Weekend Recap – DMS, Pete Tong, Dj Sneak & DJ’s Faking It!

Lot’s of thought provoking topics today including Pete Tong sounding off on Big Businesses influence on House music and DJ Sneak’s twitter beef with Steve Angello. Find out how many viewers are “Faking It” and make sure you check out the new blog from DMS. Don’t forget to check out Dj C Flo and Jordan Laws videos, both up for the Vimeo Awards!! Watch below and vote HERE.

C.Flo’s – Chop Culture

Jordan Laws/Screenwerks – Movie Line Rhymes

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  1. In regards to Pete Tongs view on things, I agree with JD and Springs interpretation. Regarding the quote JD read, and as I further read the article myself, it seems not just Pete Tong, but as I’ve read over the course of a year or so, many House DJs and Producers who were/are instrumental in setting new ground within House and its sub genres, many fear that the Corporate “Big Businesses”, as they are refereed to, may skew and tarnish the genre when and if these House tracks become infused in commercials, movies, and just Pop culture in general.

    I mean, I can totally see both sides of the coin here. Many underground genres that eventually become commercialized mainstream, seem to lose a bit of its original glow as it had when it was once underground. Like anything, the minute a radio station breaks a new record on air, puts that same record into heavy rotation, soon everything that is so called “Commercial” seems to flock to that record, and wants a piece of it. Its like what we Remixers in the Remix game do when we get a hold of a very popular song, and then, like Spring has mentioned episodes back, “Want to put our on unique style on it”(paraphrasing there!) In other words, were all vying for a piece of it.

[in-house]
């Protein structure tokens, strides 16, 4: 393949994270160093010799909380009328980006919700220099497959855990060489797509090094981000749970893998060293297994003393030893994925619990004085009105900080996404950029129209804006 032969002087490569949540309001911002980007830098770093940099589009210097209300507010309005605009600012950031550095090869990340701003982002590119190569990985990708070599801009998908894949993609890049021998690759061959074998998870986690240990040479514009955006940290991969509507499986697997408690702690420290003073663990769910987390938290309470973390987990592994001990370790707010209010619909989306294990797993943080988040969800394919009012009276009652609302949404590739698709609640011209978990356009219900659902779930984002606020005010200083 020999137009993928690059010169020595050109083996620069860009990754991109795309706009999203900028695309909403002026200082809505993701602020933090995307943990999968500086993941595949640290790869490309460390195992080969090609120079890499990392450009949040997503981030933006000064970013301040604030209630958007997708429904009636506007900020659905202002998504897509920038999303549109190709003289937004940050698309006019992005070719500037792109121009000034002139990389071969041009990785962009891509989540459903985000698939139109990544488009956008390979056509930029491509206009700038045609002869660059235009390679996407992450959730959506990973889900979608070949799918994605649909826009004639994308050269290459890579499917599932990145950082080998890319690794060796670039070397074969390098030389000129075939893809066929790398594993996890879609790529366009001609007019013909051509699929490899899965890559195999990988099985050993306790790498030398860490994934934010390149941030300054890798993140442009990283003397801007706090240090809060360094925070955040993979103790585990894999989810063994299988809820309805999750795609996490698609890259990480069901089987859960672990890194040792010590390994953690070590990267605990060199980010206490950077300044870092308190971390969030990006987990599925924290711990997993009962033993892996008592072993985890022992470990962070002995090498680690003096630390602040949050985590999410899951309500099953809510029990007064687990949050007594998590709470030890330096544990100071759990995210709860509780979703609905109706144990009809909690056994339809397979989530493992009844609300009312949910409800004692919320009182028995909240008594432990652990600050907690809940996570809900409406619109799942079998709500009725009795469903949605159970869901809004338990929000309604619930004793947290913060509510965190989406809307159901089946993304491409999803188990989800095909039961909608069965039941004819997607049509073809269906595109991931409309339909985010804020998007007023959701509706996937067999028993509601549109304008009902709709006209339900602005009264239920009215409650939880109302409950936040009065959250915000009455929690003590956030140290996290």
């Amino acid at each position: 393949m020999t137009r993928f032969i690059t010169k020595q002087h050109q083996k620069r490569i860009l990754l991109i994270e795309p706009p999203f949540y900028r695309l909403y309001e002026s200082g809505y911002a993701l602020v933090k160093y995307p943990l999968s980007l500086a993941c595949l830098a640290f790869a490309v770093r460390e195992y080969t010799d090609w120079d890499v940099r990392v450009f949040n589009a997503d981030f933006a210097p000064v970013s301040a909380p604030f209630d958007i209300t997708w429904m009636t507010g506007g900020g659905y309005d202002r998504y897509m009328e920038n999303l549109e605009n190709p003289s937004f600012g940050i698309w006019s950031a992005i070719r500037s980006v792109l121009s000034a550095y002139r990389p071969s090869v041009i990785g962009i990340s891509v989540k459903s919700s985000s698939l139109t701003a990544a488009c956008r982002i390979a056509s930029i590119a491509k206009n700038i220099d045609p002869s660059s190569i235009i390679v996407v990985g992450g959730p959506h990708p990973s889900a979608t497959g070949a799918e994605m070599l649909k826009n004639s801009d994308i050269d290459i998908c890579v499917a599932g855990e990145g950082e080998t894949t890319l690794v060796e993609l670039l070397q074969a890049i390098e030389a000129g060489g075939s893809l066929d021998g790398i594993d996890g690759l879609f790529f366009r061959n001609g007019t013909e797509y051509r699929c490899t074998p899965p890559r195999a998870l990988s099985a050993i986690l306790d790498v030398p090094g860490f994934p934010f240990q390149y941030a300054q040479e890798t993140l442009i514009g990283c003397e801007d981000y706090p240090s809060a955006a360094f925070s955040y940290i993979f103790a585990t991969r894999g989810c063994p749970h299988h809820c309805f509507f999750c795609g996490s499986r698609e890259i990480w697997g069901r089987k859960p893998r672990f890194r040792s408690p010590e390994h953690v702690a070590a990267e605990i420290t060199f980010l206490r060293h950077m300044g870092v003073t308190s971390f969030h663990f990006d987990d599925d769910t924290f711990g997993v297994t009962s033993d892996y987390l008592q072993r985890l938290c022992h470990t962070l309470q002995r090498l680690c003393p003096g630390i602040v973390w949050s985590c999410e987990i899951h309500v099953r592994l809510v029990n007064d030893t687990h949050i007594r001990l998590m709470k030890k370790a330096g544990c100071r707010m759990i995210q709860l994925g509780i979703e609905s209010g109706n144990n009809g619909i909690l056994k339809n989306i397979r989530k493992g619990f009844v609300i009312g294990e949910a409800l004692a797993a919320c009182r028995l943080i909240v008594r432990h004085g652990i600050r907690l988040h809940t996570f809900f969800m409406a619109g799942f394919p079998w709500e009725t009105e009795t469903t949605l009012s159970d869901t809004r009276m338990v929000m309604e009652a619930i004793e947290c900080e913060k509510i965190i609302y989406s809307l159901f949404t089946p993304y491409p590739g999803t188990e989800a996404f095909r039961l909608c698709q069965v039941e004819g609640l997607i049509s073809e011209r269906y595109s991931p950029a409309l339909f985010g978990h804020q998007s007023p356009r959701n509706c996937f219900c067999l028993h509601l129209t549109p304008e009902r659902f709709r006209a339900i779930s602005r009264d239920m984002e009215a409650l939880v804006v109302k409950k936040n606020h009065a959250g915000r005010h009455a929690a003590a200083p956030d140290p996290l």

My thoughts and opinions on this matter: House Music was derived from the overly commercialized and overly saturated Disco era of the 70s. In any type of House music one hears today, that 4 on the floor beat of the drum track gets its groove from its sister, Disco. We all know how Disco rose and fell VERY quickly in mainstream. Disco, in its last year of mainstream success towards the late 1970s and beginning of the 80s, was so infused within Popular culture that no one in that era could escape it. Think movies, and you get the likes of one of the more well known classics, “Saturday Night Fever”. Disco, in my opinion probably fell short in its time do to the over saturation, combined with a lot of angry people who disliked the genre and wanted to see its demise. Disco, back than played a part of Popular Culture, because Big Buisness bought into the genre, and exploited the hell out of it. Fast foward to today, and House Musics’ utilization is quickly infesting Pop culture in the very same way. As of today, for any block of TV you decide to watch, you probably will see at least a handful of commercials for different products utilizing dubstep. Who would of though Microsofts Internet Explorer commercial would use a Dubstep track to sell their product?(By the way, that track is called “Too Close” by Alex Clare, AWESOME TRACK BTW)